The two men now locked in a historic struggle over the future of Russia have very little in common, but their political careers have run in parallel. At the turn of the millennium, Navalny joined the weak and divided Russian opposition. Putin was hand-picked to succeed Boris Yeltsin as Russian president at the same time.
Almost nothing was known about Putin. He’d been a low-level spy in Dresden, a fixer for the mayor of St Petersburg and briefly head of the KGB. There was a feeling that he was an accidental president, the Chauncey Gardener of the Kremlin. He might even be a closet democrat. Some even argued that the fact that he was ex-KGB might actually be a good thing, given its reputation for efficiency and pragmatism – like getting an ex-partner from Goldman Sachs to fix the country.
But Yevgenia Albats, a political activist and writer who mentored Navalny during the Noughties and remains very close to his family, had deep misgivings about Putin from the outset. She’s written a history of the KGB and gone deeply into its traditions and mindset. To her way of thinking, Putin’s presidency was the start of the re-Sovietisation of Russia. “I was terrified,” she told me recently. “It’s not just one man who was coming to power. It was the most repressive institution of the Soviet Union.”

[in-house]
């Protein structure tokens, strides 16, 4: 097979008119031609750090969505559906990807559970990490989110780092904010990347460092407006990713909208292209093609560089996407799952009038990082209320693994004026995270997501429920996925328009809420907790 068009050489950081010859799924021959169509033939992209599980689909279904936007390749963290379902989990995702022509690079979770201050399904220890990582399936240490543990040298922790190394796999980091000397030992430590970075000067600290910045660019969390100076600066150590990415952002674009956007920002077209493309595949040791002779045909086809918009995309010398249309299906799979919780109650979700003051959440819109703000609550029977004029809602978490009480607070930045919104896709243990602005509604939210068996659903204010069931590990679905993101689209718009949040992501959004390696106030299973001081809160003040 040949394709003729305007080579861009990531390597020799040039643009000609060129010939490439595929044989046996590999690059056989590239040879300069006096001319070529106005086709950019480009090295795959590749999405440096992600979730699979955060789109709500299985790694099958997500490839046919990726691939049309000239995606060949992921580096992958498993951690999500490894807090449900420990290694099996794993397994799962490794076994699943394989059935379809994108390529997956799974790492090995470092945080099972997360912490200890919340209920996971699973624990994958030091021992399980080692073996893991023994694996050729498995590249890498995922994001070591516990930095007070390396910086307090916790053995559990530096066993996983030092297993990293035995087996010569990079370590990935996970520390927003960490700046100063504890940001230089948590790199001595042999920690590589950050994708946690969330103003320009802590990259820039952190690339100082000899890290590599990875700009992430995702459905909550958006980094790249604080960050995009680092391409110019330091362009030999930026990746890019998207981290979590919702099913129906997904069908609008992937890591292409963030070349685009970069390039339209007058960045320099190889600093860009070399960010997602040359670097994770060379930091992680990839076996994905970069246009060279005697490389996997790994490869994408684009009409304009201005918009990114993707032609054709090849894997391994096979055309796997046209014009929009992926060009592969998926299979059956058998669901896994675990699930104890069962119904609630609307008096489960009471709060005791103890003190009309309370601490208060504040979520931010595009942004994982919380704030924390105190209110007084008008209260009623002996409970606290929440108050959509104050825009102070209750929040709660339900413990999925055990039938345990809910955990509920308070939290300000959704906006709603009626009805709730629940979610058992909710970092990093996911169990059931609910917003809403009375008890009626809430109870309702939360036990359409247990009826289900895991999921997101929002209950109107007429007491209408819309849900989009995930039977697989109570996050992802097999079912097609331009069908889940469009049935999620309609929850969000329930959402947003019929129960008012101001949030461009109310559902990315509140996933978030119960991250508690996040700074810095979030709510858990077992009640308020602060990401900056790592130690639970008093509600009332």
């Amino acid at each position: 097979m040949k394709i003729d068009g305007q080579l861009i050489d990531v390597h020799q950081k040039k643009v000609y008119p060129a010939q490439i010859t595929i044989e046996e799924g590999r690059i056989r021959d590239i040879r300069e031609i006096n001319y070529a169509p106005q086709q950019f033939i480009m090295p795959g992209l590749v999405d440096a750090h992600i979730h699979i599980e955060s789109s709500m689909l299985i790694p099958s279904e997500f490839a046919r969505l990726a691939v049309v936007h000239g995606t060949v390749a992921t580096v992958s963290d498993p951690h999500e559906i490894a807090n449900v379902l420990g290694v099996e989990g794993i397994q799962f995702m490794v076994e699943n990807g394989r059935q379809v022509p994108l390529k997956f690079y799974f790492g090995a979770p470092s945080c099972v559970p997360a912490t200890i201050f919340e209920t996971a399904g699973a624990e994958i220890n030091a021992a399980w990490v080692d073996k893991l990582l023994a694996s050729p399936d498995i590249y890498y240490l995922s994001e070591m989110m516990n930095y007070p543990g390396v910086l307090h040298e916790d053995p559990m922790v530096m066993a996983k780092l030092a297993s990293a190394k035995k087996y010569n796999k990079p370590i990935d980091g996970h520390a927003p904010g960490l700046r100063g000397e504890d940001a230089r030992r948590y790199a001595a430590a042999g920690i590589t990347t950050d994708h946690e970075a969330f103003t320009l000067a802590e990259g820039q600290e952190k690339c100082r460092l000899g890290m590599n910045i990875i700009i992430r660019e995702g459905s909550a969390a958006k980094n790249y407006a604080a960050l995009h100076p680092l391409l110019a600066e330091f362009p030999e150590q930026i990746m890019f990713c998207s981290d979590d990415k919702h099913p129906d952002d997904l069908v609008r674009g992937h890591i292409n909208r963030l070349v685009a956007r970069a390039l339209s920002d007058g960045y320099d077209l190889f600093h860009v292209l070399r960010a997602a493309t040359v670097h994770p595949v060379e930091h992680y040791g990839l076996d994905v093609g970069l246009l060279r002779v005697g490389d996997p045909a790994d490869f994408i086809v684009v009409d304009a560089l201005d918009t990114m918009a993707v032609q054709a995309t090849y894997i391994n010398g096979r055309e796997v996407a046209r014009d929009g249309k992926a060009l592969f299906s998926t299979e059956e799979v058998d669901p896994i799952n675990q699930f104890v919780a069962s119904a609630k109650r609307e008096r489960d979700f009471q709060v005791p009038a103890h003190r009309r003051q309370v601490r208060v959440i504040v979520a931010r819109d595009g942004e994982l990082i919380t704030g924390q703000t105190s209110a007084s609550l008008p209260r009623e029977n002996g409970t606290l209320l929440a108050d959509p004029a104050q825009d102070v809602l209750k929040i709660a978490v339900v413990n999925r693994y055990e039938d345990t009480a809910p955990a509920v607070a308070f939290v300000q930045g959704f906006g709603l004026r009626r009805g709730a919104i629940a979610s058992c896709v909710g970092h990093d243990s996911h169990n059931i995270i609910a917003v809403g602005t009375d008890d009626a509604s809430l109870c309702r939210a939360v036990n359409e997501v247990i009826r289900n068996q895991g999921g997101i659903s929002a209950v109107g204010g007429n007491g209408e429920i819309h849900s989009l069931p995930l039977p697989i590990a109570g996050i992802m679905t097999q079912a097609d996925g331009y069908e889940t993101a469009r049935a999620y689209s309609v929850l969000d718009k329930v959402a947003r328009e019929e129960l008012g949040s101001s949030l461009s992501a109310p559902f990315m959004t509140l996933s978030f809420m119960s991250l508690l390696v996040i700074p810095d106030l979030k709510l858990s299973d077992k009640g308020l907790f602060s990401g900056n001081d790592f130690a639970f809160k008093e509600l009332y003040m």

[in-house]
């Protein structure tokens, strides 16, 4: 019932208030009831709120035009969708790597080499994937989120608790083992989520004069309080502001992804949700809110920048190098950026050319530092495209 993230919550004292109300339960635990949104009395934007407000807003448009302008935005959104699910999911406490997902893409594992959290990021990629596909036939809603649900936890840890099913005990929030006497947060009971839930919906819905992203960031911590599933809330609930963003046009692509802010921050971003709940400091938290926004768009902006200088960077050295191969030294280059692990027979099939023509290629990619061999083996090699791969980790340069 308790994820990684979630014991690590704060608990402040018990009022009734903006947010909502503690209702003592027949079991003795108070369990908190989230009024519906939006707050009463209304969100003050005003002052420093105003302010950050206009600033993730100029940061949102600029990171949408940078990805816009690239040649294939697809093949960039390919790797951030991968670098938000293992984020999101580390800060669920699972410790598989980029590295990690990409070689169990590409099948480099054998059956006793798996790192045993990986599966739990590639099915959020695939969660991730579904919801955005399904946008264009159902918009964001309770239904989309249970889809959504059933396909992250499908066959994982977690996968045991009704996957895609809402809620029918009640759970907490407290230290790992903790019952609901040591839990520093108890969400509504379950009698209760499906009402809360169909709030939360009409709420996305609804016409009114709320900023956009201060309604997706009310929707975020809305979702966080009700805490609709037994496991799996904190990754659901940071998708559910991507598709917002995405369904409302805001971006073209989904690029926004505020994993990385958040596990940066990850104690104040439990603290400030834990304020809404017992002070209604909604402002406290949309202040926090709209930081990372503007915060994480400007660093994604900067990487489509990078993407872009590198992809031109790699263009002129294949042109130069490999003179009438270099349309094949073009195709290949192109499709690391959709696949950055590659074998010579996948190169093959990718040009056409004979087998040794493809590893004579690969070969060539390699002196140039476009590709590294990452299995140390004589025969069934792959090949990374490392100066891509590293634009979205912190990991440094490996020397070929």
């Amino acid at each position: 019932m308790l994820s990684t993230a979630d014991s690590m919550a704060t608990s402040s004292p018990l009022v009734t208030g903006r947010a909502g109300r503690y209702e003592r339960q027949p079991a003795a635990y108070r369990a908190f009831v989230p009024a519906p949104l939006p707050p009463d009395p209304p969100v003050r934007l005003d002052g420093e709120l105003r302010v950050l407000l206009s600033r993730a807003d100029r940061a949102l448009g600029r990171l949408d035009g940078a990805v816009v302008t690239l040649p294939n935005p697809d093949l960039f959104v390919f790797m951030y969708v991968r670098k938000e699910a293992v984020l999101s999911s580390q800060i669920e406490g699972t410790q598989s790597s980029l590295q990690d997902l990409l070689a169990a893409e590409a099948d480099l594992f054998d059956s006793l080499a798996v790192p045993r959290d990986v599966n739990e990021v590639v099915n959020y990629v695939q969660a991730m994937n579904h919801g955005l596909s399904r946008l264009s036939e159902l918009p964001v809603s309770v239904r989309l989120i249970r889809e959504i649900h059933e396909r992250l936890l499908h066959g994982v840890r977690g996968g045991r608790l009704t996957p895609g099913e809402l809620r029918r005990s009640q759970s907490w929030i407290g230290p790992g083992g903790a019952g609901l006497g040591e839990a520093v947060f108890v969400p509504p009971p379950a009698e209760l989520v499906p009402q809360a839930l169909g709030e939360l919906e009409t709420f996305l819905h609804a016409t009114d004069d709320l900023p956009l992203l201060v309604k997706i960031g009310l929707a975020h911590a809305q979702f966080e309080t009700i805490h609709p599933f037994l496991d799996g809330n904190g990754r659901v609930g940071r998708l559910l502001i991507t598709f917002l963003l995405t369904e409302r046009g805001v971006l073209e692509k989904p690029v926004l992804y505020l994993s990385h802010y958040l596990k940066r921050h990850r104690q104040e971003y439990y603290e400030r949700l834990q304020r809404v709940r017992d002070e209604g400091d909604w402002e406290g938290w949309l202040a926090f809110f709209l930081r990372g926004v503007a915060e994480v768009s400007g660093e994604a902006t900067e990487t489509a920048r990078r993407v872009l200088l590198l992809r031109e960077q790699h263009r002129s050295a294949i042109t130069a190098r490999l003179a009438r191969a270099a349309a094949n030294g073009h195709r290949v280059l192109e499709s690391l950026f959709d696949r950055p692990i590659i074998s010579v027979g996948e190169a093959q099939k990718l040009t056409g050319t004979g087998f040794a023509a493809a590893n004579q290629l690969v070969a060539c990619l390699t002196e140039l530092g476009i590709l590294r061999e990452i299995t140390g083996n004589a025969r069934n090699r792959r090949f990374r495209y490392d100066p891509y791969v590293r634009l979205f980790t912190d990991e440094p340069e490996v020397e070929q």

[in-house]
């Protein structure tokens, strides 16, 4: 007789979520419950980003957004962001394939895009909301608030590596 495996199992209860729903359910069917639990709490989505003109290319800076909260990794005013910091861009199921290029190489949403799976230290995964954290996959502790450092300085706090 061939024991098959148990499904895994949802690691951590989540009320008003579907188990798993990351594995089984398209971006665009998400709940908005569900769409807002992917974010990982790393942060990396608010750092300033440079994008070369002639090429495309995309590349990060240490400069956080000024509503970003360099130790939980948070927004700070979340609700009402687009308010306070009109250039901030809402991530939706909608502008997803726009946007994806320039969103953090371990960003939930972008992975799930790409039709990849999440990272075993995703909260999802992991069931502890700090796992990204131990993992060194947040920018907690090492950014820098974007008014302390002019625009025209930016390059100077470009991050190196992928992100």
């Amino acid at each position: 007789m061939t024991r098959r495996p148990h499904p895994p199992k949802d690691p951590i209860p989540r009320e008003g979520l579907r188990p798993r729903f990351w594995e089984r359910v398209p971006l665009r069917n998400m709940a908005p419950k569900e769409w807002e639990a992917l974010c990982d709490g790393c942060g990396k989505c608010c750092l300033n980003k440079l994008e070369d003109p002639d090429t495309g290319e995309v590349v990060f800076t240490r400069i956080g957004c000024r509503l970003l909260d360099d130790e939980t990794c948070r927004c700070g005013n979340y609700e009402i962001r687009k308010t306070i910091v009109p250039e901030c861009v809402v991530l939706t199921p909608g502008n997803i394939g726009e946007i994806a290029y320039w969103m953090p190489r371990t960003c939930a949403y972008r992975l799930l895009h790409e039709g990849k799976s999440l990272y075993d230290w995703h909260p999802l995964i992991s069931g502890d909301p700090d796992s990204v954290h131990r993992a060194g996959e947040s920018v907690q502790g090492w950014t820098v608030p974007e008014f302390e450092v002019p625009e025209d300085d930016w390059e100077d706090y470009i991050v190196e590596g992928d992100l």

Albats’s fears were disregarded at the time. But one of Bellingcat’s lead investigators, Christo Grozev, told me that he’d learned that the Bulgarian umbrella used to murder the dissident Gyorgi Markov in London in 1978 was developed at the same lab that supplied the chemicals to poison Navalny. Back to the USSR indeed.
What might surprise casual Western observers is that Navalny is far from universally liked or admired in Russia. Many older Russians find his style too abrasive and his core followers too messianic. Furthermore, a century of turmoil has made many fearful of anything that might lead to another revolution.
But Albats, the Cassandra of Russian politics, fated to be correct but never believed, is confident of Navalny’s ultimate destiny. “I’ve been saying this for quite a while,” she says. “Aleksei Navalny will become president of the Russian Federation. He will become the leader who is going to turn Russia back on its democratic path.”
The Man Putin Couldn’t Kill is on Channel 4 on Wednesday, September 15, at 10pm